Halfpenny converted, but Wales’ numerical was soon harshly negated, as the chasing Davies collided with Johnnie Beattie in the air, aided by a shove in the back from Sean Lamont – a contest between two airborne players that warranted no sanction.
Scotland responded with a stirring onslaught on the Welsh line, beginning with a twenty-five metre maul for the Welsh, stopped at the corner flag, but unforgivably ending pointless, the visitors creaking but rallying to retain a six-point lead at the break.
With Russell’s return, the Scots squandered more field position with an overthrown lineout on the Welsh 22, but excellent work from Dunbar at the breakdown earned a penalty in midfield and another three points for Laidlaw.
With concussed Samson Lee’s absence, Aaron Jarvis was enduring the challenging shift on the tighthead side many anticipated, but Al Dickinson dropping his bind allowed Halfpenny to restore the visitors’ lead off the post – Wales now restored to fifteen men.
Laidlaw slotted his third penalty from distance, but the visitors amped up the pressure anew, Roberts punching the Scottish midfield and driving the Welsh forward.
Williams was a denied a score in the corner when Alun Wyn Jones and Jake Ball obstructed Rob Harley from a maul breakaway, and though Scotland leaked yet another breakdown penalty, Halfpenny pulled his effort wide.
The hosts could only live dangerously for so long. Game-breaker Davies struck the killer blow cutting a lovely line off Biggar, beating Matt Scott and dummying Hogg to stride between the posts, his full-back converting for a ten-point lead.
Scotland again laid siege to the Welsh line, but errors at vital times, and a brilliant turnover from Sam Warburton held them at bay until it was too late to snatch victory.
Sam Hidalgo-Clyne almost capped his Murrayfield debut off the bench with a try after a sixty-metre move from a stolen lineout, and Jon Welsh eventually lumbered over the line with the last play of the match.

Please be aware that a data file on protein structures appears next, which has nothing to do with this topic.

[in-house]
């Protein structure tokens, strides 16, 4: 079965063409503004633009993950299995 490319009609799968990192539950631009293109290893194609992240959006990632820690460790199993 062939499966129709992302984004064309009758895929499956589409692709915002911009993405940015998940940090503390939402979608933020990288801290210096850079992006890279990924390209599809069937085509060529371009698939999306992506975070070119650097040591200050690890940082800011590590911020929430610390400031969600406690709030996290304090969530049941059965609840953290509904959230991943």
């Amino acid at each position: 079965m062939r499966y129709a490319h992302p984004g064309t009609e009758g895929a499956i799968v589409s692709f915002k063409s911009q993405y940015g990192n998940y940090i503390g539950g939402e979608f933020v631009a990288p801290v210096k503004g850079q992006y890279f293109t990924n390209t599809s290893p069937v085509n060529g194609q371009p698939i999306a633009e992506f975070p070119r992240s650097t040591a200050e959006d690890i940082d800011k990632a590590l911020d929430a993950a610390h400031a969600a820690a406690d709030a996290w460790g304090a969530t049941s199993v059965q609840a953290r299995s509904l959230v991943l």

Russell converted, but with apparently ten seconds remaining, Jackson called time, sending two-thirds of Murrayfield home nursing an accustomed sense of frustration, and the Scarlet hordes who biennially invade Edinburgh off into the local hostelries with their Championship back on-track.
Man of the match: Alex Dunbar was excellent for Scotland, but Jamie Roberts gets the nod for me for nine bruising carries that sapped the hosts’ energy.
Moment of the match: Scotland had time for a comeback after Davies’ try, but Sam Warburton’s penalty-winning turnover under his own posts ten minutes from time ensured Wales a safe passage to victory.
Villain of the match: Yellow cards aside, neither of which were the result of any malice, nothing nasty to report.
Tries: Hogg, Welsh
Cons: Russell 2
Pens: Russell 3
Yellow Card: Russell
Tries: Webb, Davies
Cons: Halfpenny 2
Pens: Halfpenny 4
Yellow Card: Davies
Scotland: 15 Stuart Hogg, 14 Sean Lamont, 13 Mark Bennett, 12 Alex Dunbar, 11 Tim Visser, 10 Finn Russell, 9 Greig Laidlaw, 8 Johnnie Beattie, 7 Blair Cowan, 6 Rob Harley, 5 Jonny Gray, 4 Richie Gray, 3 Geoff Cross, 2 Ross Ford, 1 Alasdair Dickinson.
Replacements: 16 Fraser Brown, 17 Gordon Reid, 18 Jon Welsh, 19 Jim Hamilton, 20 Alasdair Strokosch, 21 Sam Hidalgo-Clyne, 22 Greig Tonks, 23 Matt Scott
Wales: 15 Leigh Halfpenny, 14 Alex Cuthbert, 13 Jonathan Davies, 12 Jamie Roberts, 11 Liam Williams, 10 Dan Biggar, 9 Rhys Webb, 8 Taulupe Faletau, 7 Sam Warburton (c), 6 Dan Lydiate, 5 Alun-Wyn Jones, 4 Jake Ball, 3 Aaron Jarvis, 2 Richard Hibbard, 1 Gethin Jenkins.
Replacements: 16 Scott Baldwin, 17 Paul James, 18 Scott Andrews, 19 Luke Charteris, 20 Justin Tipuric, 21 Mike Phillips, 22 Rhys Priestland, 23 Scott Williams.
Referee: Glen Jackson
Assistant Referees: George Clancy, Dudley Phillips
TMO: Simon McDowell